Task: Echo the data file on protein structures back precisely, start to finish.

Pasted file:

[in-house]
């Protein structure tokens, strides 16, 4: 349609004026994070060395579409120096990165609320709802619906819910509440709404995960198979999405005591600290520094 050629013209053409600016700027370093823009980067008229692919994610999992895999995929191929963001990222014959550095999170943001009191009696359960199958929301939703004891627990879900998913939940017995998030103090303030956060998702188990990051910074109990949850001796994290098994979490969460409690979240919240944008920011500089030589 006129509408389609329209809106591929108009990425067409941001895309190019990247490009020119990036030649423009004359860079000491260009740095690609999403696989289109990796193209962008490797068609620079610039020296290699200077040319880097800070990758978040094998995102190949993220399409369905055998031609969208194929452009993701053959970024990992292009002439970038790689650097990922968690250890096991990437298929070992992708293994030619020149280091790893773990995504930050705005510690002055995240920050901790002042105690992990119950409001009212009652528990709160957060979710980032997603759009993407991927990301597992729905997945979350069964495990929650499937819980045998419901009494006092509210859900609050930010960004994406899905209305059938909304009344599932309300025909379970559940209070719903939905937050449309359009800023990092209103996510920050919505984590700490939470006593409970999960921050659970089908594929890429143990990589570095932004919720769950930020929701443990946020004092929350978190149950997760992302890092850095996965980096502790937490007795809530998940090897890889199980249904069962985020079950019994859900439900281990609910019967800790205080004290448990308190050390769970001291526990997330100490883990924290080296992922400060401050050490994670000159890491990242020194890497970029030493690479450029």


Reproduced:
[in-house]
């Protein structure tokens, strides 16, 4: 349609004026994070060395579409120096990165609320709802619906819910509440709404995960198979999405005591600290520094 050629013209053409600016700027370093823009980067008229692919994610999992895999995929191929963001990222014959550095999170943001009191009696359960199958929301939703004891627990879900998913939940017995998030103090303030956060998702188990990051910074109990949850001796994290098994979490969460409690979240919240944008920011500089030589 006129509408389609329209809106591929108009990425067409941001895309190019990247490009020119990036030649423009004359860079000491260009740095690609999403696989289109990796193209962008490797068609620079610039020296290699200077040319880097800070990758978040094998995102190949993220399409369905055998031609969208194929452009993701053959970024990992292009002439970038790689650097990922968690250890096991990437298929070992992708293994030619020149280091790893773990995504930050705005510690002055995240920050901790002042105690992990119950409001009212009652528990709160957060979710980032997603759009993407991927990301597992729905997945979350069964495990929650499937819980045998419901009494006092509210859900609050930010960004994406899905209305059938909304009344599932309300025909379970559940209070719903939905937050449309359009800023990092209103996510920050919505984590700490939470006593409970999960921050659970089908594929890429143990990589570095932004919720769950930020929701443990946020004092929350978190149950997760992302890092850095996965980096502790937490007795809530998940090897890889199980249904069962985020079950019994859900439900281990609910019967800790205080004290448990308190050390769970001291526990997330100490883990924290080296992922400060401050050490994670000159890491990242020194890497970029030493690479450029």